This is your room.
A bay window framed with lilac curtains overlooks a city street. You can see pigeons, a crust of bread, an iron pole that some old thinker might have used to secure a horse.
Outside, the red-gold trees leave summer in style. The stubborn plant on your windowsill is still your favorite, with thriving vines that spiral around handpainted pots.
There is a window on your ceiling that holds out rain but lets in sun. On clear nights, you can lie alone and see the stars. There’s Orion, the Ursas, and a host you haven’t named.
Once you only dreamed this room. You touch your pine dresser, curved edges of high bookshelves. You spent a weekend organizing these by author, genre, and importance.
Your desk is by the windows, close enough to wave to a friend walking by with a bag of groceries. You’re planning a pizza night for the weekend.
The papers on your desk have pen and post-its in the margins, stains from at-home teacups and at-work coffee mugs.
You have an aging tabby with a limp. He sleeps on your bed and snores up a storm. He’s vain and easily startled, but lovely with kids. When he blinks at you, you want to cry.
People rely on you and back you up. Friends, family, and coworkers: they’re all there. Once you were afraid you might lose them, but mostly, they stayed.
You have love now. She has a fast wit and tries to understand you in a way that makes you feel split open. You haven’t figured her out. You’re doing so together. She’s in it for good. You want so much for it to be true.
You almost missed her, because you were still with someone else. He might have been the one to keep you in another life. If you’d stayed, your wedding photos would have gotten a hundred likes and at parties you would stand alone.
In the mornings she will go for a run down to the water and you’ll meet her halfway, holding two coffees to share by the monument. You’ll ask her to commit to this view, to never change her mind.
This is not your room.
You spend lots of time in this room. You are more familiar with the navy comforter and heavy drapes than most scenery. It is where you belong and have been.
It is yours, plural. You share this space as you share your life. You share the shag gray carpet and the bathroom double doors and the bowls of ripe fruit. You share the driveway, lawn, and garden newly mulched.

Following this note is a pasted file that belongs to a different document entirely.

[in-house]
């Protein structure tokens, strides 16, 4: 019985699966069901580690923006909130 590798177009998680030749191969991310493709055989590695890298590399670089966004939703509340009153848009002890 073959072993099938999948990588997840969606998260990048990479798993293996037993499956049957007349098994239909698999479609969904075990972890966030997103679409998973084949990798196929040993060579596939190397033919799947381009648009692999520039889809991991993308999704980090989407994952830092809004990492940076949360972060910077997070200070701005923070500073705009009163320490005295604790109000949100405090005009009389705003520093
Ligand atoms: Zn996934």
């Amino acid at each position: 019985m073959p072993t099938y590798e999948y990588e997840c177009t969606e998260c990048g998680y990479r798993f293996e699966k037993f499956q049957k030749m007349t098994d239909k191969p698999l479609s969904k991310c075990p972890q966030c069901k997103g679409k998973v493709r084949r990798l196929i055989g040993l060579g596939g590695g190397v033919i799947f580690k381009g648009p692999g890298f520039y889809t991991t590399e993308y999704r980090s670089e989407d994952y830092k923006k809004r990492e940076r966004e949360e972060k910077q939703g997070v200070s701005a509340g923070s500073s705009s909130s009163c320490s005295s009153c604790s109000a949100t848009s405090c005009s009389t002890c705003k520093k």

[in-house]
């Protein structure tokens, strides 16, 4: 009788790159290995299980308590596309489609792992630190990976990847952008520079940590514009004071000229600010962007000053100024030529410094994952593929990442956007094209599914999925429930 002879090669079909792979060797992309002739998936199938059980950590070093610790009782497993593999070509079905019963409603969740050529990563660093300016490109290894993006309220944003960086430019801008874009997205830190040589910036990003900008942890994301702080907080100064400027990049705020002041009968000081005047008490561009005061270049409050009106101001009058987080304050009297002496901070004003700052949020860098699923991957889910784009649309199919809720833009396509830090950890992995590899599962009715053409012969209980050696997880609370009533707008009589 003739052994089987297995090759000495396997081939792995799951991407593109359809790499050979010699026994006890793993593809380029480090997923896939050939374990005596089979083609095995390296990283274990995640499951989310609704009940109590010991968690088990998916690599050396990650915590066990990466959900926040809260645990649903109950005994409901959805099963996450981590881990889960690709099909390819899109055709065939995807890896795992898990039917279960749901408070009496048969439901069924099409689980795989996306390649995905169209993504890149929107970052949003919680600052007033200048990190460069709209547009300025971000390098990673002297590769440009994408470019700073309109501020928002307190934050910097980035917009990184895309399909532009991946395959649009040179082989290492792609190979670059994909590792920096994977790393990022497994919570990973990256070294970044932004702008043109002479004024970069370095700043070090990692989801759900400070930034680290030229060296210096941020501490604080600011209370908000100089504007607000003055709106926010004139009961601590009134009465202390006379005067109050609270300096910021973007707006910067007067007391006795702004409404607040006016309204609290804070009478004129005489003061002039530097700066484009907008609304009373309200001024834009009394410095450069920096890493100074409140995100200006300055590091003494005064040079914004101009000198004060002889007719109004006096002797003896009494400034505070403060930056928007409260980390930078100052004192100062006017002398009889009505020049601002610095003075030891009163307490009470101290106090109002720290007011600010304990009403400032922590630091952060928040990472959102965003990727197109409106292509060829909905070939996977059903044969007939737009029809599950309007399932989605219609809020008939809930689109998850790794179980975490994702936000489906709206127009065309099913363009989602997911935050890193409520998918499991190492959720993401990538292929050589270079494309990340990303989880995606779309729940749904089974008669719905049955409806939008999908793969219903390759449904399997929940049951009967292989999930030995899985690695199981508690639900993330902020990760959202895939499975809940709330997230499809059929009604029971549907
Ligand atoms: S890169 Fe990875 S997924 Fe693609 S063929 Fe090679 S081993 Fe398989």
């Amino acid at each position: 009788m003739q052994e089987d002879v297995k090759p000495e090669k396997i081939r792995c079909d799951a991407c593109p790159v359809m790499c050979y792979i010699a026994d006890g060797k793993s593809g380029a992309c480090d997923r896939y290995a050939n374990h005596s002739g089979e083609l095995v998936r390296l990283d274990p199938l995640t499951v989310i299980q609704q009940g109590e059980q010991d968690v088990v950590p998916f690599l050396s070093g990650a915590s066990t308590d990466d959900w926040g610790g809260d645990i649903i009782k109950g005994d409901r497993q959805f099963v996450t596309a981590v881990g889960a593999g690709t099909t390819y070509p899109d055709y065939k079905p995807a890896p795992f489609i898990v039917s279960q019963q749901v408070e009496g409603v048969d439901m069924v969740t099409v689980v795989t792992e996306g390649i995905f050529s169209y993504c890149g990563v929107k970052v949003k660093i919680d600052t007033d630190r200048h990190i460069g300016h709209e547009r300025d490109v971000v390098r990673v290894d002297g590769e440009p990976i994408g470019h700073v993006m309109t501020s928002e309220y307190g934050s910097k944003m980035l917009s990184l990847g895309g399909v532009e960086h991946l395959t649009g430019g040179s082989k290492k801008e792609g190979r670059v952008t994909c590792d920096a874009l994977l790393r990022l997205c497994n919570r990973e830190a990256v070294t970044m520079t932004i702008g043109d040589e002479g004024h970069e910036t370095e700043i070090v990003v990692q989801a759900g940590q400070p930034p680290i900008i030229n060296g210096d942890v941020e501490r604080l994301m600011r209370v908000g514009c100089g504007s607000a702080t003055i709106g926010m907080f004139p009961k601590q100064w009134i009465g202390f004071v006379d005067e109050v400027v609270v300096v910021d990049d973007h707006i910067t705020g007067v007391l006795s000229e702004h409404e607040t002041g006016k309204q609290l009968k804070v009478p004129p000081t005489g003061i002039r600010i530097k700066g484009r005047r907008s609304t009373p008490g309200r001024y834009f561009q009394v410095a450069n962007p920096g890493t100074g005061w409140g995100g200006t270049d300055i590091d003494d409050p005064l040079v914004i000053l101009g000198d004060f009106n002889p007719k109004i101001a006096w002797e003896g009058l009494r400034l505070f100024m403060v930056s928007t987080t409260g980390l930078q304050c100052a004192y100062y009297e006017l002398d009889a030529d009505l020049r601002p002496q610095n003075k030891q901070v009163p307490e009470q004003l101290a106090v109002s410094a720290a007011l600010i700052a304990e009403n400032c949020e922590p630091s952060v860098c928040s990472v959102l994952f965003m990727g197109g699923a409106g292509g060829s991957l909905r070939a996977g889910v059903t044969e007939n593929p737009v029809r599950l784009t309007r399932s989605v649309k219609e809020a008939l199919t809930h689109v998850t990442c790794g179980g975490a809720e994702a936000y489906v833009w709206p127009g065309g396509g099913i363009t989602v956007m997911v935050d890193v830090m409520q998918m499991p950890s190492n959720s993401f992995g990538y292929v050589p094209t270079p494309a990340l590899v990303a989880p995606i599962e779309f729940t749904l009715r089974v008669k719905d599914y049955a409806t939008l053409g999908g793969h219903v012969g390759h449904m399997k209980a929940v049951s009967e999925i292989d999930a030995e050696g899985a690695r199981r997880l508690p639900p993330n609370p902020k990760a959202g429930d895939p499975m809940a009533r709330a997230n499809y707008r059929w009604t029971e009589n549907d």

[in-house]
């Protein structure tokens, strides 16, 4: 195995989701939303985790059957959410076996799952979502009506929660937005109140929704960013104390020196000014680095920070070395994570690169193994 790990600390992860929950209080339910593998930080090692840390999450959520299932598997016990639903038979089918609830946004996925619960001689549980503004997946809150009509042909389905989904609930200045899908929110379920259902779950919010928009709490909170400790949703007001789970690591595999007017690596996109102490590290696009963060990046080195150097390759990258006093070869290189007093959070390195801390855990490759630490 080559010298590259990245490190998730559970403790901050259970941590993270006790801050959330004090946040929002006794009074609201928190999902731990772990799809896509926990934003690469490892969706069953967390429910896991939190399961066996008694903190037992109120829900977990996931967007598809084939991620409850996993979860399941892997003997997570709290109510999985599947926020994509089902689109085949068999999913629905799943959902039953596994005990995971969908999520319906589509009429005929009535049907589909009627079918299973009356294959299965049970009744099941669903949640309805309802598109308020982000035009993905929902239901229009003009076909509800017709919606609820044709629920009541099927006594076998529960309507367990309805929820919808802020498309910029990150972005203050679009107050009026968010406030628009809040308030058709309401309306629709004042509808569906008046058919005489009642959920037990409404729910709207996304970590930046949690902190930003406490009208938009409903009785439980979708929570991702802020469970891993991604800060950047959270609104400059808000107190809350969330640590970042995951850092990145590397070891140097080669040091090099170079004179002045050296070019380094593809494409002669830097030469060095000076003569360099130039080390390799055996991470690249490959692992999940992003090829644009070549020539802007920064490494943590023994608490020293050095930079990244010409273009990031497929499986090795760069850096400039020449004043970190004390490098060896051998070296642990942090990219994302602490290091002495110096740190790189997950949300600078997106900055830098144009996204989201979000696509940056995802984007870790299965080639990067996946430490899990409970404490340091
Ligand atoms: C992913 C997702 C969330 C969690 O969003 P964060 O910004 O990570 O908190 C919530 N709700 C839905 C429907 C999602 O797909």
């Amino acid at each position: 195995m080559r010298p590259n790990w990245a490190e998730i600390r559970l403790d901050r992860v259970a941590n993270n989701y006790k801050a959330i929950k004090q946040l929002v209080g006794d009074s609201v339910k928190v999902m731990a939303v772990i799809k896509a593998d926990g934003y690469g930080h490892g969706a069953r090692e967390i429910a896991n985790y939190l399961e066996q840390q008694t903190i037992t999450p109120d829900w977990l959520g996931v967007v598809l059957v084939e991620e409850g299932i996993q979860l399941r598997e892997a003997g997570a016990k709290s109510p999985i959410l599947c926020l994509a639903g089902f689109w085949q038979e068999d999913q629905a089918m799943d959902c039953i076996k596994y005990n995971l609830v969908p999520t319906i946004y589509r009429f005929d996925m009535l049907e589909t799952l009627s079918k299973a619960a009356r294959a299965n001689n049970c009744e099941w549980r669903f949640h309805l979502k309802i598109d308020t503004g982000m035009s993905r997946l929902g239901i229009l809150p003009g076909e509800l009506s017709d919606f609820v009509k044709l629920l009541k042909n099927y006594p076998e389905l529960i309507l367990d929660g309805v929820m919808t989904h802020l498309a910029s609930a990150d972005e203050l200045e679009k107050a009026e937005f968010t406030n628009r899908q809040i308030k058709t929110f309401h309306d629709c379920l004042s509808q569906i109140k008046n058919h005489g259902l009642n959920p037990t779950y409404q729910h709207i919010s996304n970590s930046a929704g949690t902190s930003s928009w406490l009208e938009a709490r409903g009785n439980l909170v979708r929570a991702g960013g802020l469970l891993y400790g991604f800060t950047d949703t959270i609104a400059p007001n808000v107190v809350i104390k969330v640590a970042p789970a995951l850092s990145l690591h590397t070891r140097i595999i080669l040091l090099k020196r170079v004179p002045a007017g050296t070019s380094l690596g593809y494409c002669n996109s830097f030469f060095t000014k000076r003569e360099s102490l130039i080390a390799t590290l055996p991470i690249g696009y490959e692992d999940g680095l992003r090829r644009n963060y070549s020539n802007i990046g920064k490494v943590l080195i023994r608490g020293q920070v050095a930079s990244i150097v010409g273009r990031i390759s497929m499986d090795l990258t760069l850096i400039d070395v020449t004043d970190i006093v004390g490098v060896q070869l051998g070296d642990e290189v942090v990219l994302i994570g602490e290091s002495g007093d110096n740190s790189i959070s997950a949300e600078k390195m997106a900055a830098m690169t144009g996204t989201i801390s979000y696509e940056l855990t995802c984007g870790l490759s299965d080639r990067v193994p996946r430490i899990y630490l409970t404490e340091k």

You can see your garden from the window if you look straight down: daffodils and daylilies. Each morning you check on their progress. The peonies are close to bursting.
You know this room is real because you feel the oak drawers, doorknob, pointed hangers. Your closet is packed; you’re saving the best for something you haven’t yet defined.
You share other rooms. One bathroom shelf is yours, with a bar of lavender soap, peeled labels and crusted rims. The cream rug by the tub is your favorite.
You outline everything. The front of your notebook is business: grocery lists and meeting minutes. The back is a journal just for you.
There is a fifty-five gallon fishtank downstairs. You’re trying out saltwater. You curl your legs underneath cushions and watch the beauties swim in loops. They never stop moving, even if there is nowhere to go. You hate these fish.
You had love once. You and your husband had stared into each others’ eyes and committed to forever. It was time. You shared jokes and all the times he held you as you cried. Nevermind the cause or frequency.
You almost lost him. There was a moment before you went from now to forever that you froze with the thought of another world. But you found your person. You stuck by him. That was what it meant to love.
So here you are. You have walked the path and accomplished the goal. You have a husband, job, and house. Your friends have kids and yours will come soon enough. Perhaps you will get a dog who will run in the yard with your daughter who will tumble and you’ll dry her tears. You’ll have long talks, teach her to dream big and never ever settle.
She’ll stare at you with eyes the size of houses and promise that she won’t.
Catherine Buck lives in Jersey City, NJ, with her partner, pets, and plants. She holds an MFA from Rutgers University – Camden. Catherine was a member of the Tin House YA cohort in 2021, and a finalist in the Gigantic Sequins flash fiction contest in 2022. In her free time, she explores new places and attempts to bake bread. You can find her on Twitter at @buckwriting. This is her first fiction publication.